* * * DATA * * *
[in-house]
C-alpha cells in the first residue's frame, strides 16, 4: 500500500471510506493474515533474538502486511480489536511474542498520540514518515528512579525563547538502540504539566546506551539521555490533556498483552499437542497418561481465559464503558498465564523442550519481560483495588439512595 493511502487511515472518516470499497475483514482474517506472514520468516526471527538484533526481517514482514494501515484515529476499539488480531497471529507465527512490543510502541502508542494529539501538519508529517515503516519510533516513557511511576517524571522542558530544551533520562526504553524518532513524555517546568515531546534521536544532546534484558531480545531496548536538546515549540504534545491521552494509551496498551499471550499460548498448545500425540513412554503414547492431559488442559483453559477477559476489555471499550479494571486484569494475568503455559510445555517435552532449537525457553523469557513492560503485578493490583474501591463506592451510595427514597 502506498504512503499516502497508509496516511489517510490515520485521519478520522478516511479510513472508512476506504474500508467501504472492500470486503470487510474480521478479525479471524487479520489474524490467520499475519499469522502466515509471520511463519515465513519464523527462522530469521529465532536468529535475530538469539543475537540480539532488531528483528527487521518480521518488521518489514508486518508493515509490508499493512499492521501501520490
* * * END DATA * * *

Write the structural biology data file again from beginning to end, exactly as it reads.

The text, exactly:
[in-house]
C-alpha cells in the first residue's frame, strides 16, 4: 500500500471510506493474515533474538502486511480489536511474542498520540514518515528512579525563547538502540504539566546506551539521555490533556498483552499437542497418561481465559464503558498465564523442550519481560483495588439512595 493511502487511515472518516470499497475483514482474517506472514520468516526471527538484533526481517514482514494501515484515529476499539488480531497471529507465527512490543510502541502508542494529539501538519508529517515503516519510533516513557511511576517524571522542558530544551533520562526504553524518532513524555517546568515531546534521536544532546534484558531480545531496548536538546515549540504534545491521552494509551496498551499471550499460548498448545500425540513412554503414547492431559488442559483453559477477559476489555471499550479494571486484569494475568503455559510445555517435552532449537525457553523469557513492560503485578493490583474501591463506592451510595427514597 502506498504512503499516502497508509496516511489517510490515520485521519478520522478516511479510513472508512476506504474500508467501504472492500470486503470487510474480521478479525479471524487479520489474524490467520499475519499469522502466515509471520511463519515465513519464523527462522530469521529465532536468529535475530538469539543475537540480539532488531528483528527487521518480521518488521518489514508486518508493515509490508499493512499492521501501520490